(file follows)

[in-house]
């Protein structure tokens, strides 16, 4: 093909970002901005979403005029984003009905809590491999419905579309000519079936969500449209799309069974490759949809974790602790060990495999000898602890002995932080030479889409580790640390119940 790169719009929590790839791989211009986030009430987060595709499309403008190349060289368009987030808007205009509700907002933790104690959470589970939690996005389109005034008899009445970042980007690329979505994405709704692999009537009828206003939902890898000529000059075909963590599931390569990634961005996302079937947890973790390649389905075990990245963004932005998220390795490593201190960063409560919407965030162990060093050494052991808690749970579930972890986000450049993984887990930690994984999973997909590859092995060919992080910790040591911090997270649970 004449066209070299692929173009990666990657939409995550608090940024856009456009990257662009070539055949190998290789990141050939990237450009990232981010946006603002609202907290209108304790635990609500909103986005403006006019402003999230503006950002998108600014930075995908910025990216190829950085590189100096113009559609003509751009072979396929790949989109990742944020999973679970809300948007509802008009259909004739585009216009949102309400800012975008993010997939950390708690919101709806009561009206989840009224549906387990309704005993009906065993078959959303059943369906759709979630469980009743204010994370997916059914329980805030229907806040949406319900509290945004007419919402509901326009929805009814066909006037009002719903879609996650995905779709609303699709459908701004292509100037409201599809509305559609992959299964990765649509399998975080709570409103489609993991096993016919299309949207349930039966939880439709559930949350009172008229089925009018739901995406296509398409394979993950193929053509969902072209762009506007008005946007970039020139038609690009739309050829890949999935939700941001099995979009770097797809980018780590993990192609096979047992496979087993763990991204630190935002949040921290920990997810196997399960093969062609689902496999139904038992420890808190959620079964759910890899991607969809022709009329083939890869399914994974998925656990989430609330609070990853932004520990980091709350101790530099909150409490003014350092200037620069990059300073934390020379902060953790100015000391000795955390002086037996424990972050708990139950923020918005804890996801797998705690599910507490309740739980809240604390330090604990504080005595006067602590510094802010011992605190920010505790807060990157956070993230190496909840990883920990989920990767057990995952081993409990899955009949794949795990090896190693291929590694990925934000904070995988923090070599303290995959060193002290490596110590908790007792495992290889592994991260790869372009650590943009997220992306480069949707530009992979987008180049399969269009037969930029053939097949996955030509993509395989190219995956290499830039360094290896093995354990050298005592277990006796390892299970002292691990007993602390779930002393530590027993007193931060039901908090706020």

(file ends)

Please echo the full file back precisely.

[in-house]
């Protein structure tokens, strides 16, 4: 093909970002901005979403005029984003009905809590491999419905579309000519079936969500449209799309069974490759949809974790602790060990495999000898602890002995932080030479889409580790640390119940 790169719009929590790839791989211009986030009430987060595709499309403008190349060289368009987030808007205009509700907002933790104690959470589970939690996005389109005034008899009445970042980007690329979505994405709704692999009537009828206003939902890898000529000059075909963590599931390569990634961005996302079937947890973790390649389905075990990245963004932005998220390795490593201190960063409560919407965030162990060093050494052991808690749970579930972890986000450049993984887990930690994984999973997909590859092995060919992080910790040591911090997270649970 004449066209070299692929173009990666990657939409995550608090940024856009456009990257662009070539055949190998290789990141050939990237450009990232981010946006603002609202907290209108304790635990609500909103986005403006006019402003999230503006950002998108600014930075995908910025990216190829950085590189100096113009559609003509751009072979396929790949989109990742944020999973679970809300948007509802008009259909004739585009216009949102309400800012975008993010997939950390708690919101709806009561009206989840009224549906387990309704005993009906065993078959959303059943369906759709979630469980009743204010994370997916059914329980805030229907806040949406319900509290945004007419919402509901326009929805009814066909006037009002719903879609996650995905779709609303699709459908701004292509100037409201599809509305559609992959299964990765649509399998975080709570409103489609993991096993016919299309949207349930039966939880439709559930949350009172008229089925009018739901995406296509398409394979993950193929053509969902072209762009506007008005946007970039020139038609690009739309050829890949999935939700941001099995979009770097797809980018780590993990192609096979047992496979087993763990991204630190935002949040921290920990997810196997399960093969062609689902496999139904038992420890808190959620079964759910890899991607969809022709009329083939890869399914994974998925656990989430609330609070990853932004520990980091709350101790530099909150409490003014350092200037620069990059300073934390020379902060953790100015000391000795955390002086037996424990972050708990139950923020918005804890996801797998705690599910507490309740739980809240604390330090604990504080005595006067602590510094802010011992605190920010505790807060990157956070993230190496909840990883920990989920990767057990995952081993409990899955009949794949795990090896190693291929590694990925934000904070995988923090070599303290995959060193002290490596110590908790007792495992290889592994991260790869372009650590943009997220992306480069949707530009992979987008180049399969269009037969930029053939097949996955030509993509395989190219995956290499830039360094290896093995354990050298005592277990006796390892299970002292691990007993602390779930002393530590027993007193931060039901908090706020």